In the world of identity theft (specifically information critical to one’s business), cyber-criminals oftentimes do not care whether your company is large and well-known or just a small business with a handful or workers.
As too many business owners have discovered (especially in recent years), cyber-criminals oftentimes don’t discriminate when it comes to trying to wreck a company. They will strike wherever security seems weakest, hoping to cash-in on a large amount of data.
With that the case, what exactly is your small business doing to thwart the attempts of identity theft thieves from striking your brand?
Know the Signs of a Weak Business
One of the first things that cyber-criminals look for when trying to steal identities (consumer and company data) is a weak security system.
It is imperative that you test your security system and firewall, making sure it is as close to 100 percent foolproof as possible.
Keep in mind that many cyber-criminals will “test” a company’s system regularly, looking to see where it is most penetrable. If your system is far from perfect, your business stands a good chance of being that company that is hit.
Among the practices you should have in place:
- Security – Number one on your list should be a secure system that discourages cyber-criminals from hitting your company in the first place. Test and re-test your security software, seeing where your online activities may be the most vulnerable. If you’re stuck on a security software company, look to reviews of providers to see which one gets the highest ratings from industry experts. Also make sure that your server provider has a sound system on their side of things. One way to test your system is by having employees (see more below on their role in your company’s defenses) pose as cyber-criminals, trying to penetrate your security network. If one or more of your workers can get through, just stop and think about what a professional criminal can do;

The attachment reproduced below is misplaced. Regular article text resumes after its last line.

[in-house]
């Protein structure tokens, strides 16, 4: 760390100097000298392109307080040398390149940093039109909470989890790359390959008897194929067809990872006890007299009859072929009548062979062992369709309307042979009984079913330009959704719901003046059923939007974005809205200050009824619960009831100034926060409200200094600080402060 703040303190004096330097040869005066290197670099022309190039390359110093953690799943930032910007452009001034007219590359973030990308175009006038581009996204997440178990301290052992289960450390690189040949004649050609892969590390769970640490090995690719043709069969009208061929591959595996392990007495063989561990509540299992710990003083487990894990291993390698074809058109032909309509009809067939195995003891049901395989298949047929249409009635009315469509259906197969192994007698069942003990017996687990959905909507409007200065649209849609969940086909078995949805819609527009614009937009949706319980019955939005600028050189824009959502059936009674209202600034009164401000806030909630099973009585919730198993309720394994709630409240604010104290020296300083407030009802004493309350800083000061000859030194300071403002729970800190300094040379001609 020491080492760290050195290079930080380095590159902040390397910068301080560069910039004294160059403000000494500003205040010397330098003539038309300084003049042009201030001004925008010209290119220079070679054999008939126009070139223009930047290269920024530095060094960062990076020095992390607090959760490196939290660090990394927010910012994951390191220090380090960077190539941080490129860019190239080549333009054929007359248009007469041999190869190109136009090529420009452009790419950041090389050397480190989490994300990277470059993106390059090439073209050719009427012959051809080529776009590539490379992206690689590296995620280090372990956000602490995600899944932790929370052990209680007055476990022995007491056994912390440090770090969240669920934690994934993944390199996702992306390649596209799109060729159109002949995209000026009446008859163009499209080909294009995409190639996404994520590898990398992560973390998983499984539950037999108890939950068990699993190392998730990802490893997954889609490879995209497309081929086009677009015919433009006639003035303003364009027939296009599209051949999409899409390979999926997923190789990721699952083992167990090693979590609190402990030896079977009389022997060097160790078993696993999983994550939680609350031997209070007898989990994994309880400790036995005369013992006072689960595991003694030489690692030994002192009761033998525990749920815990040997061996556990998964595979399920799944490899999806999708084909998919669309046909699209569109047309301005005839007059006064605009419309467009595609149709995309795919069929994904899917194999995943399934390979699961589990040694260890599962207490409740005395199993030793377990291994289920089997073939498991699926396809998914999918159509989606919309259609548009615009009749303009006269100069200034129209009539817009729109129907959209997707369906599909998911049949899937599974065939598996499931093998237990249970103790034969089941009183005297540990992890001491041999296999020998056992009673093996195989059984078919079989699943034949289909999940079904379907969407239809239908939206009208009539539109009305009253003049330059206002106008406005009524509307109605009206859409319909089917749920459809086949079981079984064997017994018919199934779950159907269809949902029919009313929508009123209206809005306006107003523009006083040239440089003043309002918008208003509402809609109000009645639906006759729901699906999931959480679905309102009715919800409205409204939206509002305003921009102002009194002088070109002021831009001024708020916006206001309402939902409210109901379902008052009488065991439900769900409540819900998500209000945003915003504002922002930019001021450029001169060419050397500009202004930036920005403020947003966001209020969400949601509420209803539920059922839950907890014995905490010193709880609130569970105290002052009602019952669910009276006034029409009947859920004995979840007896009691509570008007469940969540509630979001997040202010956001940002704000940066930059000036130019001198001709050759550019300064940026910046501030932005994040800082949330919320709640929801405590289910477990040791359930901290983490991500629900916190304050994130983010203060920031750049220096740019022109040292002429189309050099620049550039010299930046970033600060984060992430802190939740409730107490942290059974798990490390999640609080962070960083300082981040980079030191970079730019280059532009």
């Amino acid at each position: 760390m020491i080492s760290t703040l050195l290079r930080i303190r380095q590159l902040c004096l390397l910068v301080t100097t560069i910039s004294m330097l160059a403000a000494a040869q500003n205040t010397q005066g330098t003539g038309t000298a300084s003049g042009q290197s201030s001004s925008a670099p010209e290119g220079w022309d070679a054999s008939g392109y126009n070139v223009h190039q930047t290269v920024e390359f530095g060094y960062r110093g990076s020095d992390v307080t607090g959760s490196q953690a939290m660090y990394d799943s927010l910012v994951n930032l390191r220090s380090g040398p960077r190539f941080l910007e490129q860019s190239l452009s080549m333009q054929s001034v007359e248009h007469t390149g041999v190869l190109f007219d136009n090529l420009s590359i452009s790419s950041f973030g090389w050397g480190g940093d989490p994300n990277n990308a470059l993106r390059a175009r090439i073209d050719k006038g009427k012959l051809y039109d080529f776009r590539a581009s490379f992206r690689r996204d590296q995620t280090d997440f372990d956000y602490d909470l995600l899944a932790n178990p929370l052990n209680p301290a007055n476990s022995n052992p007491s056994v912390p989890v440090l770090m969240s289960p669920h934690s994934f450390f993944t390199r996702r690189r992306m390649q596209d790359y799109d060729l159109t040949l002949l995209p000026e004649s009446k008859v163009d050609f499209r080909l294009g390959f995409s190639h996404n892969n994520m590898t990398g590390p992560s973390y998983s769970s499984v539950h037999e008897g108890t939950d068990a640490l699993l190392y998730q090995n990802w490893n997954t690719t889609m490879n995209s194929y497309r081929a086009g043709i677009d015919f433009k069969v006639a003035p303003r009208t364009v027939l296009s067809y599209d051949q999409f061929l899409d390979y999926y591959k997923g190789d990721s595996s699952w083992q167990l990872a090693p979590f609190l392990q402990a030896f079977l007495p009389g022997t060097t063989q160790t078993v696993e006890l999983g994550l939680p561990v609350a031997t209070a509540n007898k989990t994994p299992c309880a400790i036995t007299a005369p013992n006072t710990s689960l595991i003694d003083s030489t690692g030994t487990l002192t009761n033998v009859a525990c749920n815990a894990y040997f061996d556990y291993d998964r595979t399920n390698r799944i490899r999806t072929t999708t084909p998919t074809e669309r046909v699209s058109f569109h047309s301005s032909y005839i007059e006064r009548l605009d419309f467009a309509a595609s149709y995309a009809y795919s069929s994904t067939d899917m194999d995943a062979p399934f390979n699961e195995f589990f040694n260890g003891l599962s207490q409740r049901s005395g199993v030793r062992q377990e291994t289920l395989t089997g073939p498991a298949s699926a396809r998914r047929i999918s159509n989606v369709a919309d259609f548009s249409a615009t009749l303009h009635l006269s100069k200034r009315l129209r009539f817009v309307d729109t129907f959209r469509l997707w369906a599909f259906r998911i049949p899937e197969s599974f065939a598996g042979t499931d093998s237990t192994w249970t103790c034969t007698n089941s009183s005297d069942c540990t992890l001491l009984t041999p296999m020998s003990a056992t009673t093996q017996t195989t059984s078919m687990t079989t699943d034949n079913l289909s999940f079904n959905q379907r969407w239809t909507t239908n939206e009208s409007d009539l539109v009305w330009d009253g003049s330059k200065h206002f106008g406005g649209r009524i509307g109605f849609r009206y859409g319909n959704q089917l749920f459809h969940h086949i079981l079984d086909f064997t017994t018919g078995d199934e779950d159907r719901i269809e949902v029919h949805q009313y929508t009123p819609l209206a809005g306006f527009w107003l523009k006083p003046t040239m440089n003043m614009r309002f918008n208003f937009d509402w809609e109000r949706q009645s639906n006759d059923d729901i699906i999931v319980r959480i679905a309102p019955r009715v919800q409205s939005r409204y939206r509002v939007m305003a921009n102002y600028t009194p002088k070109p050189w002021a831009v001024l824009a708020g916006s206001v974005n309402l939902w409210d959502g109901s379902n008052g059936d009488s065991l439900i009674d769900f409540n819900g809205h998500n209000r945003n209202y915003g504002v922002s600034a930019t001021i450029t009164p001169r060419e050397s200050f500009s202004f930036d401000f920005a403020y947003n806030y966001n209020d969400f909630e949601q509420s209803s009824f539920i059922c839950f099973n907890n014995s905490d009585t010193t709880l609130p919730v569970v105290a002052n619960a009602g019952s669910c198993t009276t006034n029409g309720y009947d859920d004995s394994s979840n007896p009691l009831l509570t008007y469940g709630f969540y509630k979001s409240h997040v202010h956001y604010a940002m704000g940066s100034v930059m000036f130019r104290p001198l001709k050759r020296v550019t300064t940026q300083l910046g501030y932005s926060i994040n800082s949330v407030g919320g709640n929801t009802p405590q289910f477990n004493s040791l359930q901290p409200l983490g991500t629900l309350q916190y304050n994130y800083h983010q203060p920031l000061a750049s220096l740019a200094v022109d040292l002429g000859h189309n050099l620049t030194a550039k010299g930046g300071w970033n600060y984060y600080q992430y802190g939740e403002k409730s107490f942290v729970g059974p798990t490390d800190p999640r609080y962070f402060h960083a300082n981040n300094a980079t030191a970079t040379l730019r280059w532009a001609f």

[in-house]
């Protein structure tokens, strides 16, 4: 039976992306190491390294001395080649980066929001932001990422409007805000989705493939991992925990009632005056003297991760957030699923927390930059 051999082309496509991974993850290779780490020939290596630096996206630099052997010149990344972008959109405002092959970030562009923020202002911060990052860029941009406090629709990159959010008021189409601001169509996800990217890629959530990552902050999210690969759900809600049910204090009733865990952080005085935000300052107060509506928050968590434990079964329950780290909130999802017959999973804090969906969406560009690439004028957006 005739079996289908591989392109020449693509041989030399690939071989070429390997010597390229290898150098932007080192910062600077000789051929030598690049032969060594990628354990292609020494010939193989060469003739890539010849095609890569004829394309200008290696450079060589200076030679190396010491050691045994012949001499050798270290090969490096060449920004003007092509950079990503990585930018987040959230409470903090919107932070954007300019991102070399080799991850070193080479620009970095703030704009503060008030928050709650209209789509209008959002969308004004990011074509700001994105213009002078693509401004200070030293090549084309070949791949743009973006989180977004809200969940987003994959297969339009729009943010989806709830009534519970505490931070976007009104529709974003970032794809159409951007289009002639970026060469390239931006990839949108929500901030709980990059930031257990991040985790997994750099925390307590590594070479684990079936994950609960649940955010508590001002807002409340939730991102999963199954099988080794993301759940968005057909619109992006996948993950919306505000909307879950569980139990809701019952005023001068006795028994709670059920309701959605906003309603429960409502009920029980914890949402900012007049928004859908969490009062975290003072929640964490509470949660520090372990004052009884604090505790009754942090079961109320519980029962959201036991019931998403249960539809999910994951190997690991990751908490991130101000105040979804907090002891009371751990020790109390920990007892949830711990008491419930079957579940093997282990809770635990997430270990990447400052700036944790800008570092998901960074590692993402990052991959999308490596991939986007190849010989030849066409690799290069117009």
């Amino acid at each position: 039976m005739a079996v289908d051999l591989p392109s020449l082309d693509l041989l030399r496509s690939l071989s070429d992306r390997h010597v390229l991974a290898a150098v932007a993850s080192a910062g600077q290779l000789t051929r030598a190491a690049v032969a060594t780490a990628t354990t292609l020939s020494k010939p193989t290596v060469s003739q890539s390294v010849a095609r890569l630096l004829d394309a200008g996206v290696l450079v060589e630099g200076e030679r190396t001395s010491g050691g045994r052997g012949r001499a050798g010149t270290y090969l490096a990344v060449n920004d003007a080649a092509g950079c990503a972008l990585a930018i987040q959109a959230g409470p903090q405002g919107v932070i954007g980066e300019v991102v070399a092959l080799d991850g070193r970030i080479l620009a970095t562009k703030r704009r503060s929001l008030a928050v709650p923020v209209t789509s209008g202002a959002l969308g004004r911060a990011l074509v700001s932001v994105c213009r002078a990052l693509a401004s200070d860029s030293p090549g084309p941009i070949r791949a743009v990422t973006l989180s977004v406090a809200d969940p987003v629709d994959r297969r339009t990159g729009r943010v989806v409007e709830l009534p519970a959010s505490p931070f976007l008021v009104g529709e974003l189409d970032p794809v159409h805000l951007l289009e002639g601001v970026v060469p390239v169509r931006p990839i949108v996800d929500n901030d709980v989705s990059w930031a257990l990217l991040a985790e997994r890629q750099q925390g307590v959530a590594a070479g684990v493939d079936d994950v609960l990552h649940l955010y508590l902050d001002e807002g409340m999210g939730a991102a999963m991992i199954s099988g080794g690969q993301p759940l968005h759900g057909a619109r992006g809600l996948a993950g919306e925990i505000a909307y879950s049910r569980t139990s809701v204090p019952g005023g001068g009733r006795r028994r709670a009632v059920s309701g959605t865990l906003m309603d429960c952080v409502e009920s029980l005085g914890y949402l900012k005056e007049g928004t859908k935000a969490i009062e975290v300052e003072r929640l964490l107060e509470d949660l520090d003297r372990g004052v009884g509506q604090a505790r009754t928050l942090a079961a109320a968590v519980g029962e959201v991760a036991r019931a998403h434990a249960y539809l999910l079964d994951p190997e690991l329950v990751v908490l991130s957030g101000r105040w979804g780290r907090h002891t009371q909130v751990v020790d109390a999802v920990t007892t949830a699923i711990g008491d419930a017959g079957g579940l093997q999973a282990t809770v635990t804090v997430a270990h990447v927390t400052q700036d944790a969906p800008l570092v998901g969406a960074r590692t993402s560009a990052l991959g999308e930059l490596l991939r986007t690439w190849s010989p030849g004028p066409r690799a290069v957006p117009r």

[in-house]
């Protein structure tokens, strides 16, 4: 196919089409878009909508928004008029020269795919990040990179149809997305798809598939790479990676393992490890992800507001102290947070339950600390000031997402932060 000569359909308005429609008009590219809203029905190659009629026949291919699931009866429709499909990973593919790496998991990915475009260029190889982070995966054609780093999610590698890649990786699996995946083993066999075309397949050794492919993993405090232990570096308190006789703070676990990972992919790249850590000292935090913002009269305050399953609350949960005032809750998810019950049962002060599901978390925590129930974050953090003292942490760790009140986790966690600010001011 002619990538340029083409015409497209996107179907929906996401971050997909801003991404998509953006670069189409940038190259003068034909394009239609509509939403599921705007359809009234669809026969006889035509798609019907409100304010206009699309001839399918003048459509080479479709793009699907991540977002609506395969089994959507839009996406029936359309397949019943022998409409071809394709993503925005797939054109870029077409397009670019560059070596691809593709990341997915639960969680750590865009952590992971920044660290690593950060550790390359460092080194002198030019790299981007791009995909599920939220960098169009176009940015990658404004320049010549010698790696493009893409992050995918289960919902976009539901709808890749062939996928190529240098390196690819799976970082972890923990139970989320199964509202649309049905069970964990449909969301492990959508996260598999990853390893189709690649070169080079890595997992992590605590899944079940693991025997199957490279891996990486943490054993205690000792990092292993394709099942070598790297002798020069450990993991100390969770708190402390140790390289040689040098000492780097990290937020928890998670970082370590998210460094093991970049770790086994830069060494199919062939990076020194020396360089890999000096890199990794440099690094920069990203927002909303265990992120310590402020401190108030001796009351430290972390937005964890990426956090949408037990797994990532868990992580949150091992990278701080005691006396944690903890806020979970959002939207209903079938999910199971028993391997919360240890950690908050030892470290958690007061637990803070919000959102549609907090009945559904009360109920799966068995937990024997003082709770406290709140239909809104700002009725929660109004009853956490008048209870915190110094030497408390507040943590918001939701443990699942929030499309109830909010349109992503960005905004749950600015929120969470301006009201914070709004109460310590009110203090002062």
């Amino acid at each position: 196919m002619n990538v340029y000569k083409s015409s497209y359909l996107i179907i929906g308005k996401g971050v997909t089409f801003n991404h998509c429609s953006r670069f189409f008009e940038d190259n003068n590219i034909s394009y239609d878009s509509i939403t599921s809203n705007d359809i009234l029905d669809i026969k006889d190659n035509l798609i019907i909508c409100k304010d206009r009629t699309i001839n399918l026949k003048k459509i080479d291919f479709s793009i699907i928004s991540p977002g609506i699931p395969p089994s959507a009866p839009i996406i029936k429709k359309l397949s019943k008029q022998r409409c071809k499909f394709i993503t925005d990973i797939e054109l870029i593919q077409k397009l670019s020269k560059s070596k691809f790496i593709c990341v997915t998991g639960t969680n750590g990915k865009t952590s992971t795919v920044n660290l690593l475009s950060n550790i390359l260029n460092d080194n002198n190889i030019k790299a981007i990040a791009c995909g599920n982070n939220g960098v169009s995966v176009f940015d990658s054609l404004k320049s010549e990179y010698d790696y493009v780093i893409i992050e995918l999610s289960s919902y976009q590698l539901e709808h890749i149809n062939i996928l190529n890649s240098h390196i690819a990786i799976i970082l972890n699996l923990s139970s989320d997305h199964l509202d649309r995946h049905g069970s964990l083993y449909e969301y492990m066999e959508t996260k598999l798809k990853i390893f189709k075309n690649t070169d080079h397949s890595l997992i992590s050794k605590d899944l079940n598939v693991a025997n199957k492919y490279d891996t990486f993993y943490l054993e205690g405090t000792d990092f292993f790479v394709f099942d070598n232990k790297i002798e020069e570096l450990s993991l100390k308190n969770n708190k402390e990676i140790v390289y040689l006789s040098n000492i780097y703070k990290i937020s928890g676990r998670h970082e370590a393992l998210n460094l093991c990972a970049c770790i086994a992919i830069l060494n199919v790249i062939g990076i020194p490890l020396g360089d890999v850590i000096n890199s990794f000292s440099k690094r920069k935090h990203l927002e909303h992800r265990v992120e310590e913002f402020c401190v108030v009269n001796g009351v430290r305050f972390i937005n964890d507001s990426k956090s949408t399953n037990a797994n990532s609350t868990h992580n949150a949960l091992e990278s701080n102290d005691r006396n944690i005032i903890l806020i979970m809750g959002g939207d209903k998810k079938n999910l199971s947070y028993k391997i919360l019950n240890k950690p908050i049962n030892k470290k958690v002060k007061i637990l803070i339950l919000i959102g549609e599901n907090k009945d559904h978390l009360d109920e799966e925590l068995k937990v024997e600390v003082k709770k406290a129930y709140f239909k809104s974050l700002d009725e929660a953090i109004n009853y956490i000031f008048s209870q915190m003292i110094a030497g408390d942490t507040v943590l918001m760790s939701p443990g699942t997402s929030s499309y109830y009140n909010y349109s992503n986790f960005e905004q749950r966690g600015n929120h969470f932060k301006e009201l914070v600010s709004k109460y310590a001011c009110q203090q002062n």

- Employees – Along with your security system, your employee are in essence your first line of defense. Their practices alone can oftentimes dictate whether or not someone with evil intentions can crash your system. Just as employees should be your biggest defense backers, some companies have come to discover that inside jobs were what ultimately led to being hacked. Make sure during the hiring process that you only bring in the brightest and most honest workers available to you. Yes, it can be challenging at times finding those individuals (see more below), but taking a little extra time in doing so can save you money and headaches down the road;
- Outsourcing – More businesses find outsourcing their needs to be the way to go, especially since they don’t have to pay benefits to someone (typically works as an independent contractor) who is not on the company payroll 40 hours a week. Due to this, sometimes company and consumer data can be compromised. It is important that you vet each and every individual you consider outsourcing work to. Even more critical, only share important company and/or consumer data with those you fully trust, not to mention have secure servers at home or in their offices;
- Travel – It isn’t uncommon for big and small business to ask some employees to travel for work from time to time. As a result, employees will oftentimes take company laptops with them in order to work out on the road. While the accessibility is great, one of the dangers in doing such is the vulnerability to being hacked. If an employee is working from a hotel room or even a café, can they say with 100 percent certainty that the server they are working off of is totally protected? In most cases, the answer to that question is no. If you’re not 100 percent sure the server is safe, don’t work from it and expose sensitive company and customer data. Save such efforts for when you get back to the office, working off of a server you know is fully protected.
At the end of the day, your business communications are at the forefront of lessening the chances of being attacked by cyber-criminals.
Making sure employees, management, and the security system software provider/s you work with are all on the same page makes a difference, especially if you plan on taking identity theft seriously.